MitoQ as seen in MiNDFOOD

This article was originally published in MiNDFOOD. In the late 1990s, a team from the University of Otago decided to study the breakdown of cell energy and its contribution to disease in the body. The team researched mitochondria, structures within cells that are responsible for their levels of energy.

The mitochondria age 10 percent per decade from the age of 30, gradually getting less and less oxygen, when the mitochondria are not working well, they spew extra free radicals, leading to more damage.
Greg Macpherson Former MitoQ CEO

The team discovered that if they simply added a positive charge to the mitochondria's own natural antioxidant, CoQ10, they could significantly boost antioxidant levels within these little powerhouses, leading to greatly improved cell health.

This positive charge is said to allow the antioxidants in MitoQ to penetrate the mitochondria hundreds of times more effectively than traditional antioxidants are able to do. The resulting discovery is available as MitoQ supplements and MitoQ skin serum, and the science behind the product features in more than 200 international research publications.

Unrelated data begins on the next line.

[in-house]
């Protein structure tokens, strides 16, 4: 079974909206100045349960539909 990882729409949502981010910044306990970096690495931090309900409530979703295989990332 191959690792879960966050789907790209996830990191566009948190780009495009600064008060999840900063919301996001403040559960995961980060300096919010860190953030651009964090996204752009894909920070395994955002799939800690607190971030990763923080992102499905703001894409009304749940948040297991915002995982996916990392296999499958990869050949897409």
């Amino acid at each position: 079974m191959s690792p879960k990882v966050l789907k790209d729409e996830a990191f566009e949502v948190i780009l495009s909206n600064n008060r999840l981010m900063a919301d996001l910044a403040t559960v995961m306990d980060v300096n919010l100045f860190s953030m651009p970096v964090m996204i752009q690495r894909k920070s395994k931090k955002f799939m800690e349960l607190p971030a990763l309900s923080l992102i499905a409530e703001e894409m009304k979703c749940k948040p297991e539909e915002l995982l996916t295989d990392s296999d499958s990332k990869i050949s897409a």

Because MitoQ began its life being tested as a drug, according to research scientist and group leader of the University of Cambridge MRC-Mitochondrial Biology Unit Dr Michael Murphy , it is more tested than almost any other supplement on the market today. According to the team, the simple message is that if you take MitoQ supplements you will age better. "You're reversing things rather than just stopping them," says Murphy.

Since its launch, the product has been gaining a cult following, with everyone from those concerned with healthy ageing to MS and diabetes sufferers, to women going through menopause spreading it through word of mouth and on review sites.